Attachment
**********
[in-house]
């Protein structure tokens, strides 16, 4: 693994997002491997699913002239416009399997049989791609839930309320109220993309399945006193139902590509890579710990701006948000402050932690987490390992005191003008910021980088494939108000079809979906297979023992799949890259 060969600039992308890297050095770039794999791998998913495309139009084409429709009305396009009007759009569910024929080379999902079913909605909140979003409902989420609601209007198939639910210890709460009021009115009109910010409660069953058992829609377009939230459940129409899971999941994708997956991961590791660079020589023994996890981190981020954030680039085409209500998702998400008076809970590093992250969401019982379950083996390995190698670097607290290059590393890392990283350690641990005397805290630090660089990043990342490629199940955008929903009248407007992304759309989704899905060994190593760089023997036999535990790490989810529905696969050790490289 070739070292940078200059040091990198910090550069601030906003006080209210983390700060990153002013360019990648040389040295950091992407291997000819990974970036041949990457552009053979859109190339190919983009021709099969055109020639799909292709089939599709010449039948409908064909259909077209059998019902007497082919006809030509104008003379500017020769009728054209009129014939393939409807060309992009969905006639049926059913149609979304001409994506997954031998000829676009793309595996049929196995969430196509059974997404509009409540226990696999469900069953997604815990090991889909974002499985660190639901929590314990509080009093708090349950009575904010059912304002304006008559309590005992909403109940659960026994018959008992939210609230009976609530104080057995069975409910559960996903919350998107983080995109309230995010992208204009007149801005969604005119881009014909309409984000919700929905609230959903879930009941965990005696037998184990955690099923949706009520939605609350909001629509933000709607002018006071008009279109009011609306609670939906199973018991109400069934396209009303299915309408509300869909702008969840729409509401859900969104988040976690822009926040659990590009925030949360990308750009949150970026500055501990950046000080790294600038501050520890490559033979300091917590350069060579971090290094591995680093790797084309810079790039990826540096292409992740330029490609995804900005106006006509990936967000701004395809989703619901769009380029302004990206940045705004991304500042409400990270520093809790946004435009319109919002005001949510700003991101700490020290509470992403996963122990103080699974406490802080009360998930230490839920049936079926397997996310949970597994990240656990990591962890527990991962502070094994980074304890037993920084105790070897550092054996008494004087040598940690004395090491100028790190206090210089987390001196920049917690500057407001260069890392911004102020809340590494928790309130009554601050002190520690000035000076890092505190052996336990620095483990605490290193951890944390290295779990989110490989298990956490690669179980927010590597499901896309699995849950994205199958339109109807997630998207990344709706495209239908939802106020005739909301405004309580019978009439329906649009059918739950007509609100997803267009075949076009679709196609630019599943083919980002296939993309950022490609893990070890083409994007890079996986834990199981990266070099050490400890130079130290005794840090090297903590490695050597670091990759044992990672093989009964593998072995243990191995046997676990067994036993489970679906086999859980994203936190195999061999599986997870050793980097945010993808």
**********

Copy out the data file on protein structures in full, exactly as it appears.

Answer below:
[in-house]
């Protein structure tokens, strides 16, 4: 693994997002491997699913002239416009399997049989791609839930309320109220993309399945006193139902590509890579710990701006948000402050932690987490390992005191003008910021980088494939108000079809979906297979023992799949890259 060969600039992308890297050095770039794999791998998913495309139009084409429709009305396009009007759009569910024929080379999902079913909605909140979003409902989420609601209007198939639910210890709460009021009115009109910010409660069953058992829609377009939230459940129409899971999941994708997956991961590791660079020589023994996890981190981020954030680039085409209500998702998400008076809970590093992250969401019982379950083996390995190698670097607290290059590393890392990283350690641990005397805290630090660089990043990342490629199940955008929903009248407007992304759309989704899905060994190593760089023997036999535990790490989810529905696969050790490289 070739070292940078200059040091990198910090550069601030906003006080209210983390700060990153002013360019990648040389040295950091992407291997000819990974970036041949990457552009053979859109190339190919983009021709099969055109020639799909292709089939599709010449039948409908064909259909077209059998019902007497082919006809030509104008003379500017020769009728054209009129014939393939409807060309992009969905006639049926059913149609979304001409994506997954031998000829676009793309595996049929196995969430196509059974997404509009409540226990696999469900069953997604815990090991889909974002499985660190639901929590314990509080009093708090349950009575904010059912304002304006008559309590005992909403109940659960026994018959008992939210609230009976609530104080057995069975409910559960996903919350998107983080995109309230995010992208204009007149801005969604005119881009014909309409984000919700929905609230959903879930009941965990005696037998184990955690099923949706009520939605609350909001629509933000709607002018006071008009279109009011609306609670939906199973018991109400069934396209009303299915309408509300869909702008969840729409509401859900969104988040976690822009926040659990590009925030949360990308750009949150970026500055501990950046000080790294600038501050520890490559033979300091917590350069060579971090290094591995680093790797084309810079790039990826540096292409992740330029490609995804900005106006006509990936967000701004395809989703619901769009380029302004990206940045705004991304500042409400990270520093809790946004435009319109919002005001949510700003991101700490020290509470992403996963122990103080699974406490802080009360998930230490839920049936079926397997996310949970597994990240656990990591962890527990991962502070094994980074304890037993920084105790070897550092054996008494004087040598940690004395090491100028790190206090210089987390001196920049917690500057407001260069890392911004102020809340590494928790309130009554601050002190520690000035000076890092505190052996336990620095483990605490290193951890944390290295779990989110490989298990956490690669179980927010590597499901896309699995849950994205199958339109109807997630998207990344709706495209239908939802106020005739909301405004309580019978009439329906649009059918739950007509609100997803267009075949076009679709196609630019599943083919980002296939993309950022490609893990070890083409994007890079996986834990199981990266070099050490400890130079130290005794840090090297903590490695050597670091990759044992990672093989009964593998072995243990191995046997676990067994036993489970679906086999859980994203936190195999061999599986997870050793980097945010993808």